Buddha in front of a fanIt’s late summer in Oregon and the days are hot. I arrive at the UUC of Salem for the Wednesday evening Zazen and find the hall has been transformed into a proper Zendo. Except tonight and for most of the evenings between now and the first rains two large fans will roar from opposing corners and only to be silenced during Sensei’s talk.

It was much the same when I lived in Southern California. The nearby Pacific generally spared us summer’s heat but by early August the fans would be drowning out the traffic in the street, and the games in the neighboring park. Even the aging air conditioner whose condenser unit was the size of an old Volkswagen bug was no match for their roar.

I don’t know how the other members of these Sangha’s feel about the fans with all their noise but I am sure that they, like myself appreciate the cooling air they provide as they cast pleasant breezes upon the sitting fellowship.

It is my lot to be afflicted with tinnitus and while for others so vexed the white noise generated by fans offers respite, in my head they are just another noise to contend with. So I sit and like a drunk not trying to think of pink elephants. I listen to the sound of the fan, the ringing in my head and woosh, my free range mind wanders off to some perceived sanctuary far distant from my body. Eventually the droning of the fans takes over and within a few sessions becomes integrated into the act of sitting. (More on meditating with tinnitus found here.)

Then, one evening in September or October, the fans disappear, a forgotten quiet settles over the room, the practice becomes easier – the wind subsides and once again this rock wannabee experiences peace.

As always, thank you for taking the time to read this. Let me know what you think by leaving a comment or a like.

Innate within each of us is the the ability to contribute something that is unique in the universe; we can resolve to take control of our inner self and our relationship to everything we experience. In so doing we contribute something that is so basic to the universe that it is its very raison d’être, its most basic no, original, ground of being.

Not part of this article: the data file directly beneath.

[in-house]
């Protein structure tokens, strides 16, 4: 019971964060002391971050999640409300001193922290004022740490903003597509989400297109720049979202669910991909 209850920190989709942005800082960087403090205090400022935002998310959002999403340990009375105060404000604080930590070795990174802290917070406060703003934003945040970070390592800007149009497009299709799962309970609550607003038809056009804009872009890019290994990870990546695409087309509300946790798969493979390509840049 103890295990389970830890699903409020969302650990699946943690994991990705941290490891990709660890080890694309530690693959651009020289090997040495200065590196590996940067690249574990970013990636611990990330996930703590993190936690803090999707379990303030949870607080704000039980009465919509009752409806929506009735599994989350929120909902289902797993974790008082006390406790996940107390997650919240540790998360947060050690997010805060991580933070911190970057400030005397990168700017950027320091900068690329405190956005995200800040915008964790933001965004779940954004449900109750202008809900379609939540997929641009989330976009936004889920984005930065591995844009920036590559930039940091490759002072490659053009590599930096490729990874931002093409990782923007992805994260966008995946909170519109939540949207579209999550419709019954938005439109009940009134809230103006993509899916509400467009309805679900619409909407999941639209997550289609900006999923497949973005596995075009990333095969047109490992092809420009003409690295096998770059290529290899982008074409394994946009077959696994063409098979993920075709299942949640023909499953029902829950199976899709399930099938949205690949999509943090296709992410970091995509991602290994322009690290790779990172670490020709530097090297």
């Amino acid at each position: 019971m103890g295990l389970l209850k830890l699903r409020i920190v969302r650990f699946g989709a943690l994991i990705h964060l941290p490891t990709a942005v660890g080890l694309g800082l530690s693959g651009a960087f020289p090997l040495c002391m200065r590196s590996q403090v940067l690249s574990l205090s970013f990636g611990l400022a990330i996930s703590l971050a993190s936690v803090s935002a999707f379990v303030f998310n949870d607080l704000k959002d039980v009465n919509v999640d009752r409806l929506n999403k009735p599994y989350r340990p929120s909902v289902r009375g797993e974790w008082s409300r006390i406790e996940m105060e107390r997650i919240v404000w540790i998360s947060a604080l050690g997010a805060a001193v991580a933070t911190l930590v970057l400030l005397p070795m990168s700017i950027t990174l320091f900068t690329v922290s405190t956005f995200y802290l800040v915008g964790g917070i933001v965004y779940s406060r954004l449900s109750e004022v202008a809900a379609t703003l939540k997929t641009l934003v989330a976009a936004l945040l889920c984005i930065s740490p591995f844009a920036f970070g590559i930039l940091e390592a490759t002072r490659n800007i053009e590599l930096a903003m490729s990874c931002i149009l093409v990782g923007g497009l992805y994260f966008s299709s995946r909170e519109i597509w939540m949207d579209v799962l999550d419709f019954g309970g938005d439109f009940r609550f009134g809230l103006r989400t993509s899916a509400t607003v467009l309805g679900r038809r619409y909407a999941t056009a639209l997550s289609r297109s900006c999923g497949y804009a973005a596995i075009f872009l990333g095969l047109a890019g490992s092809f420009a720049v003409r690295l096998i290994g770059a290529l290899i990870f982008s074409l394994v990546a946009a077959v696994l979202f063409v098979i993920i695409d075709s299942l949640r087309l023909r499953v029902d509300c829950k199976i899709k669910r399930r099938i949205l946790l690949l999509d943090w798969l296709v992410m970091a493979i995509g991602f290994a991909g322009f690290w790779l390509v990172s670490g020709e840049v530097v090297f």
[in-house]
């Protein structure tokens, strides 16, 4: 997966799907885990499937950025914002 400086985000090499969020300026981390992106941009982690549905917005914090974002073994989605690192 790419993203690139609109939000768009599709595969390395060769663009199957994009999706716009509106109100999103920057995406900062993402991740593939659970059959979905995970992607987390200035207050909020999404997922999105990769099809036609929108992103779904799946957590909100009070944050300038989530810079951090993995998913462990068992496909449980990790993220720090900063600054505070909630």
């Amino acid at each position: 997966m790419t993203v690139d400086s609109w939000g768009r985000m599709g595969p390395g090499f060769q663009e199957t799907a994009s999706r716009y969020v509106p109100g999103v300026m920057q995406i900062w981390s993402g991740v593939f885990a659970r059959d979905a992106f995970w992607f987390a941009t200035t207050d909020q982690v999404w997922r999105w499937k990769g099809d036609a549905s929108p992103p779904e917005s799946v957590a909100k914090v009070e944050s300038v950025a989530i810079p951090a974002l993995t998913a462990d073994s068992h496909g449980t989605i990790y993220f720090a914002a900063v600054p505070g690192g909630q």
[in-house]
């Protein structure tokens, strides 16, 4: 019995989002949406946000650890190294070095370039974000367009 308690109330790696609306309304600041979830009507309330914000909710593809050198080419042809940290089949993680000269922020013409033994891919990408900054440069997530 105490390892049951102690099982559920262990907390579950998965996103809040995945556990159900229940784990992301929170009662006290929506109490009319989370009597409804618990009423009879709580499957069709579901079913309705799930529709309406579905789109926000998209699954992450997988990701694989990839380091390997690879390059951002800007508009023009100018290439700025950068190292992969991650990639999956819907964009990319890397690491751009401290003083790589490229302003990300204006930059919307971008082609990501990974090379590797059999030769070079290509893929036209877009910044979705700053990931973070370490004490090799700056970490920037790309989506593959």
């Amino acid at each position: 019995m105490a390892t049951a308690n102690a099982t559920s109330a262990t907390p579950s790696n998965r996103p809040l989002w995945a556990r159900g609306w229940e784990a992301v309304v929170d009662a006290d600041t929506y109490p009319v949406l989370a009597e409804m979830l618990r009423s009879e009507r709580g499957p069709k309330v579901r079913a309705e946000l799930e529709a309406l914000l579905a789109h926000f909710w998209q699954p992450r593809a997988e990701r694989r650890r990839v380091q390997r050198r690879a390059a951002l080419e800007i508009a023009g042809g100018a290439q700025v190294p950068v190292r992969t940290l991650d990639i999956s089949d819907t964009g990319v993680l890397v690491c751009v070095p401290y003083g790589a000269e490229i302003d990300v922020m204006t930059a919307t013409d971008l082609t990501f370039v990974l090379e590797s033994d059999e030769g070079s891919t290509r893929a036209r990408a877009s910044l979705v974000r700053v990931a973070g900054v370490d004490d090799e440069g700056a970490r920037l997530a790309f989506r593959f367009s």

This blog is about that inner world, a changing personal world that we seek to maintain some discipline over. This blog is about our increasingly urban world, this ever changing blue marble and our intimate relationship to it. This blog is about Buddhism, a twenty-five hundred year old philosophical system and the answers it provides in these modern times. And finally this blog is about rediscovering the innate (inner) skills (siddhi) that each of us can utilize to help us on the path to awakening.

How will we recognize the true path when we are on it? I propose we start by applying a simple test – does the path that presents itself make sense? Which is to say does it promote our development of wisdom (prajñā), ethical conduct (śīla), and increase our concentration (samādhi) thereby allowing us to nurture increased inner calm and collectedness.

Even in this modern world with its distractions and temptations at every moment we are offered an opportunity to, as Mahatma Gandhi said, “be the change we want to see in the world.” So where does one begin? What are the first few steps on the path?

It starts with a few realizations and perhaps you have had some of these or all of them and that is why you are on this path. The most primal of these realizations is the knowledge that there is suffering. This realization is strongest when you see beyond your personal suffering and see the truth that there is the presence of suffering and it goes hand in hand with existence. Suffering, in this sense extends far beyond our personal problems even if our suffering includes fear of loosing our most basic securities like shelter, income, health, excreta.

The Four Reminders

  1. This life you are experiencing is a precious opportunity.
  2. Impermanence is perpetual (it endures).
  3. Karma (just) happens.
  4. Samsara is futile.

So let’s start right here with this precious human life.